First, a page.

Most would agree the package of support that the government has provided through the Coronavirus pandemic is unprecedented. But it will not tolerate fraudulent claims: the police have already made an arrest for furlough fraud.
Legislation added to Finance Act 2020 uses the tax system to claw back fraudulent or incorrectly claimed income support payments – i.e. payments claimed under the Coronavirus Job Retention Scheme (CJRS) and the Self-employed Income Support Scheme (SEISS). This includes situations where an employer did not pay the government furlough payments to employees in full so loses entitlement to it. The legislation claws back payments that the recipient was not entitled to by converting each £ of excess or wrongly claimed payment into a £ of income tax liability – i.e. 100% clawback. By deeming it to be a tax liability, the government can then use HMRC’s established legal and practical machinery to clawback the funds.
Where a business or individual is aware they received or retained any government support payment in error, this must be notified to HMRC by the later of 90 days from Royal Assent (i.e. 20 October 2020), 90 days from receipt of the payment or 90 days from loss of entitlement to the payment. As the clawback amounts are treated as tax, they are due on the usual tax payment dates for individuals and companies (although, for large companies, tax on payments to which the companies were not entitled will not affect quarterly instalment payments). However, HMRC has the right to raise an assessment to claw back such excess payments at any time. If it does, payment is then due 30 days after assessment (unless there’s an appeal with postponement or a time to pay agreement). If the excessive payments are repaid or assessed then they don’t need to be put on the recipient’s personal or business tax return.
Our experience suggests that many businesses implemented claims in a rush at the start of lockdown: they should now check and double-check that the amounts they claimed were right. Making sure the paperwork is accurate and government guidelines are adhered to is key.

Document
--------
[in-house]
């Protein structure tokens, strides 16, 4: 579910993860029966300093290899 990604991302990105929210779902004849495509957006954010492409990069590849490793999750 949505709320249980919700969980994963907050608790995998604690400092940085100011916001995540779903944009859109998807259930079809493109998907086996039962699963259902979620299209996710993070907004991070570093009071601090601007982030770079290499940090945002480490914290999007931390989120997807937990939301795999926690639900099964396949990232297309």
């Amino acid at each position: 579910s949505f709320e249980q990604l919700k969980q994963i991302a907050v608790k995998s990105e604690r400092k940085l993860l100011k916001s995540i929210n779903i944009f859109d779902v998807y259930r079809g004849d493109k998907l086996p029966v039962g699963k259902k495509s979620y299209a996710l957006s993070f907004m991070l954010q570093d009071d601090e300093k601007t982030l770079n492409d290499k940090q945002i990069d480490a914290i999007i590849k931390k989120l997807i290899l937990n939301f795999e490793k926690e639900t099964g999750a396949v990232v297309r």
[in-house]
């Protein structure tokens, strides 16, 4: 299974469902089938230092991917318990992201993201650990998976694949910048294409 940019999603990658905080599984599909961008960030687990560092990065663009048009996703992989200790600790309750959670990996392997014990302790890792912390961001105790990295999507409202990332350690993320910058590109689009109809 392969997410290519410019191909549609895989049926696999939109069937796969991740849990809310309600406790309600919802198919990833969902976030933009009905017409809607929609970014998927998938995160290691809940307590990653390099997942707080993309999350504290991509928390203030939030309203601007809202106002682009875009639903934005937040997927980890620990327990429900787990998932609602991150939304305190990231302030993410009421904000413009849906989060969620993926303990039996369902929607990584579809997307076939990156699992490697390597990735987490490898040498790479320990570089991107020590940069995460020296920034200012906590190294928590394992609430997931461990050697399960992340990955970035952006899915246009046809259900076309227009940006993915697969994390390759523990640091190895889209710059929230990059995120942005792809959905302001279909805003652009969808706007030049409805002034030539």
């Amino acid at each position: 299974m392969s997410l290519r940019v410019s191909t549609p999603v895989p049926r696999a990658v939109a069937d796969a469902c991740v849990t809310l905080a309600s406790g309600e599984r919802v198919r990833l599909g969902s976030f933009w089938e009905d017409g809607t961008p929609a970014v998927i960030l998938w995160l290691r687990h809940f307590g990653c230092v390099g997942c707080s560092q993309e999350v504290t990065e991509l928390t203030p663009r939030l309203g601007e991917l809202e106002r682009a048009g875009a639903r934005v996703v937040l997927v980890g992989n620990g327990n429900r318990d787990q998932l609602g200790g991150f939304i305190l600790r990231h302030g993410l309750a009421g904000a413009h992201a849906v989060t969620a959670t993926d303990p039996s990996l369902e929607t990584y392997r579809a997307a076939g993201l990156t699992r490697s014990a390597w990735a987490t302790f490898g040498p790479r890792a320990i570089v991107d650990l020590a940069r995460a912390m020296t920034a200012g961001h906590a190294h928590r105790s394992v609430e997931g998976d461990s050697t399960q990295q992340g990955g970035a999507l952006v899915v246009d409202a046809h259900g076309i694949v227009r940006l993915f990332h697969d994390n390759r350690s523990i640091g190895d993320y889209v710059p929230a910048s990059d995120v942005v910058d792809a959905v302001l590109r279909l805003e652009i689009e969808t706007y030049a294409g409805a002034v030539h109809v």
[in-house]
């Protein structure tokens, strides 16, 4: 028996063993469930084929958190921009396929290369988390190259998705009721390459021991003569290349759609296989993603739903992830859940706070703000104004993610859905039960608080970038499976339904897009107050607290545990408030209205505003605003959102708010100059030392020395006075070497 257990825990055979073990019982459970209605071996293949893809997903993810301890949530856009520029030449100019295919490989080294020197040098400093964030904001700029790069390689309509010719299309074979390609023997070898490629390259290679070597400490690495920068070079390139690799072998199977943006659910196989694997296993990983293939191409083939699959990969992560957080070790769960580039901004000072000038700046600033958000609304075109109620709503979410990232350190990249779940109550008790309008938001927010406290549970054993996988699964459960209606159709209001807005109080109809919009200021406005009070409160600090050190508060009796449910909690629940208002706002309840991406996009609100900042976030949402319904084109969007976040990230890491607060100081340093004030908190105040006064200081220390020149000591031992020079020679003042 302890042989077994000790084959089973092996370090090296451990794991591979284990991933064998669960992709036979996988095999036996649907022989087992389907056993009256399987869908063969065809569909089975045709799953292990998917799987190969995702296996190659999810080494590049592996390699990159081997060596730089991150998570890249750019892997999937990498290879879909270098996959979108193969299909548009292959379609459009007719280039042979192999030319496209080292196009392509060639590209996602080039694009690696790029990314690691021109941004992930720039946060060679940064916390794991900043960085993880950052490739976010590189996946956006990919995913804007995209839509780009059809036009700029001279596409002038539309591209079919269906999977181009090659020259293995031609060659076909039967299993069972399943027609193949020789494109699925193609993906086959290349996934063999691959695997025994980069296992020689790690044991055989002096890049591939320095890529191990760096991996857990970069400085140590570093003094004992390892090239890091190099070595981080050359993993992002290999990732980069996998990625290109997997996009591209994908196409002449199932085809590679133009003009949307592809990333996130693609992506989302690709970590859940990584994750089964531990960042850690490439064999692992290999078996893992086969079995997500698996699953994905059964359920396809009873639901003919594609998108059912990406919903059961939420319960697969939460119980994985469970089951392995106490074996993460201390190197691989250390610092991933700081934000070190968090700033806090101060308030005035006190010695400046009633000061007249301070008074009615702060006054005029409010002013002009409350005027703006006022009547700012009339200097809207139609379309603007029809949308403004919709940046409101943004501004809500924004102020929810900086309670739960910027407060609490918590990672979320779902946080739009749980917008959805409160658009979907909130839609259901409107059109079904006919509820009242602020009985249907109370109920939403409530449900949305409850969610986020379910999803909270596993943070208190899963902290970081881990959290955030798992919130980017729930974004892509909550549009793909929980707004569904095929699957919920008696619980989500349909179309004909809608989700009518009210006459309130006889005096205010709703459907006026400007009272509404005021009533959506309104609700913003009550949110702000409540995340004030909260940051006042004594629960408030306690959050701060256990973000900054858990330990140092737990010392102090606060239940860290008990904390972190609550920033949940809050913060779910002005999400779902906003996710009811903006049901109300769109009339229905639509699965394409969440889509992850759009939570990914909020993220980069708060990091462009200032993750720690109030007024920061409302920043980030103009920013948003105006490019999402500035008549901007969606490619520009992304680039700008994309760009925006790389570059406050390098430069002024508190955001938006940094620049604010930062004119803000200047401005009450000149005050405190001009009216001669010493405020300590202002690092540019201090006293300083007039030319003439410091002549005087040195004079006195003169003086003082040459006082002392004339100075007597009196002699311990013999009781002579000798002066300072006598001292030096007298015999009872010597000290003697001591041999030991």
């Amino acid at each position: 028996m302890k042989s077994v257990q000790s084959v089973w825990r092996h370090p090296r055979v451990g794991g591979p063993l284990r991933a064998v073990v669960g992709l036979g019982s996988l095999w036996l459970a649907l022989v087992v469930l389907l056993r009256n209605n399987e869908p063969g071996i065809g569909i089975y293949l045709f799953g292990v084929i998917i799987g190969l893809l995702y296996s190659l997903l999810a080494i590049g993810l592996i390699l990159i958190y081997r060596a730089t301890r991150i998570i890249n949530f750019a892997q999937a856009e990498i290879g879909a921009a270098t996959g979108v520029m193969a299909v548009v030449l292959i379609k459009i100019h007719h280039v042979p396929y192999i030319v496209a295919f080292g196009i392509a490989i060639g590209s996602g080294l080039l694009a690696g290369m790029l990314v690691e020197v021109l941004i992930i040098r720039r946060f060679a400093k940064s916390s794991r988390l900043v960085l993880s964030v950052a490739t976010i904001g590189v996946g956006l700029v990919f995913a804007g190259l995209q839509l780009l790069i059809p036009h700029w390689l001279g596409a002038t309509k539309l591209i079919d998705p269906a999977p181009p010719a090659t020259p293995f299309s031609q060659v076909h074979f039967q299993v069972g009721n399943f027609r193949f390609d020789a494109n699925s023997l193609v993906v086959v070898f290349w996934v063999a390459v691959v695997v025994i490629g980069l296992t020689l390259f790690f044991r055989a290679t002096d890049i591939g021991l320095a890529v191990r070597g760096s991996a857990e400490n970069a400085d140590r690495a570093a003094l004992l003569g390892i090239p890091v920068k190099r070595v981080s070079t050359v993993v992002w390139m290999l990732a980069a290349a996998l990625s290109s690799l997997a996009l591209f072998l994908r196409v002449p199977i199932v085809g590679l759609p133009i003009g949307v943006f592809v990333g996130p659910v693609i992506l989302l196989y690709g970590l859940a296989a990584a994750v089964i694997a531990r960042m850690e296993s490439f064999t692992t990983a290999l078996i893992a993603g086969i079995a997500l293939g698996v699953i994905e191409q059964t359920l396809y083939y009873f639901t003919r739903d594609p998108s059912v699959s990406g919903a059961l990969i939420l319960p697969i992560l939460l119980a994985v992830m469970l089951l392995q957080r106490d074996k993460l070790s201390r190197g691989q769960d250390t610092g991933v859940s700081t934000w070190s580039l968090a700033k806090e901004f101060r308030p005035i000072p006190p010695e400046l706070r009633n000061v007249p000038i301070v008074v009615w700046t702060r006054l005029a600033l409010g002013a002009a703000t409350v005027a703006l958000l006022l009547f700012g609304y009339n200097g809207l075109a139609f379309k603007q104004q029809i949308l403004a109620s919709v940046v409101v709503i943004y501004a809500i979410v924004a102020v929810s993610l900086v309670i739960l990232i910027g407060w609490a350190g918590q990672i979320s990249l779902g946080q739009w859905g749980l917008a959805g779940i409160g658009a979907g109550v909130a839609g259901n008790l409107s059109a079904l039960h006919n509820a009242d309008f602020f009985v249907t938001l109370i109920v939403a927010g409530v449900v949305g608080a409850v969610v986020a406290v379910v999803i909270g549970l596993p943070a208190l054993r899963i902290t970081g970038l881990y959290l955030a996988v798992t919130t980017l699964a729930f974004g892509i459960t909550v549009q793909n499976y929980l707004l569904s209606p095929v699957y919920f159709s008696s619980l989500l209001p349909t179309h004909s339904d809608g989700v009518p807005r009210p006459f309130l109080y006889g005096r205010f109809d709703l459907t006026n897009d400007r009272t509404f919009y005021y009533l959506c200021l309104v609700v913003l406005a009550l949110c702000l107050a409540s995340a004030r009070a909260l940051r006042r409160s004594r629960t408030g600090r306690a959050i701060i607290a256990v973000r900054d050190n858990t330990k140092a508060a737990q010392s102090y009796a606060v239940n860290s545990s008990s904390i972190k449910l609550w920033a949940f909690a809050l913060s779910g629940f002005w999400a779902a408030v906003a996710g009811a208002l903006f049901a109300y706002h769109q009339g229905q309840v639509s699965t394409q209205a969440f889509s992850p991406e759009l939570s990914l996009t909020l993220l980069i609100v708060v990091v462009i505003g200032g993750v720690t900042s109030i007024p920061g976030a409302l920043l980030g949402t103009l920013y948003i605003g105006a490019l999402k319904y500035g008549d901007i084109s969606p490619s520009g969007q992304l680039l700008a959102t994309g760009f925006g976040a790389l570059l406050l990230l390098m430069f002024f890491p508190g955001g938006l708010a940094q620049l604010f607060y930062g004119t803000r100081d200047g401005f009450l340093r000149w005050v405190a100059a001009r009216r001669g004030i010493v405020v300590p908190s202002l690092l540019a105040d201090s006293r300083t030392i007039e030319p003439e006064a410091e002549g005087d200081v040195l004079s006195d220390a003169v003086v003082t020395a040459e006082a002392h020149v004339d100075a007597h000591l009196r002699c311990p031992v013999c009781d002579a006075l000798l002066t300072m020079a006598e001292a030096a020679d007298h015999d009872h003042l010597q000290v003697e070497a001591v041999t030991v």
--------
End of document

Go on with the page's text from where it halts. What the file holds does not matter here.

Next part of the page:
The dangers of setting-off errors
HMRC has already created a facility to allow businesses to pay back over-claimed amounts for the CJRS (and SEISS): if you use this to fully correct any errors, there is no need to make a disclosure to HMRC.
HMRC has created a facility to allow businesses to pay back over-claimed amounts for the CJRS (and SEISS): if you use this to fully correct any errors, there is no need to make a formal disclosure to HMRC.
However, even if you have already repaid over-claimed amounts, it is sensible to get your position checked in detail. In many cases, calculating CJS claims can be complex and it is no surprise that errors are made in claims. HMRC allows for this by including an ‘Overclaims’ box on the claim but it is important to make sure that this is used correctly and there are differences between the time limits for reporting over and under claims: overclaims must be reported within the 90 day limit explained above, but underclaims must be corrected within 14 days (although this 14 day limit has only applied since 1 November 2020).
Recent guidance from HMRC has also confirmed that claims must be considered at an individual employee level and on a period by period basis when it comes to setting off claims, for example:
- An over claim for one employee cannot be set against an underclaim for another – even in the same pay period
- An underclaim for an employee in a past month cannot be set against an overclaim for the same employee in the current month
- Negative numbers should not be entered on the template spreadsheet forms for multiple employee claims, instead adjustments must be made through the ‘overclaim’ box on the main claim form.
While the rules may not seem entirely equitable, any employer who has been setting-off past errors in current claims throughout the pandemic should check very carefully that they have followed the set-off rules correctly: any amount of furlough payment retained incorrectly as a result will be treated as a taxable payment by HMRC.
And, if there is £1 still owing to HMRC, technically you need to notify it of the error and could face a “failure to notify” tax penalty if you don’t do so within the 90 day limit. Where a deliberate behaviour penalty is charged for a failure to notify, then companies and individuals may be treated as ‘deliberate defaulters’ and publicly named on HMRC’s website.
The final reckoning
Once the furlough scheme comes to an end, we expect that HMRC will be checking claims made by employers, and it is important to remember that taxpayers are required to keep evidence supporting their claims.
For those where HMRC suspects fraud, we can expect serious more in-depth investigations into furlough claims. For example, while employees that are on holiday can be put on furlough, if there is an extensive pattern of employees being flexibly furloughed while they are on leave, HMRC will naturally suspect fraud. Such investigations are also expected to be extended to the wider business and personal affairs of the business owners involved. The new legislation includes powers to pursue company office holders where businesses become insolvent, with joint and several liability.
Get in touch if you would like to review past claims. If you are not in a position to repay over-claimed amounts within the 90 day deadline, please contact us for advice on making the right disclosures to HMRC.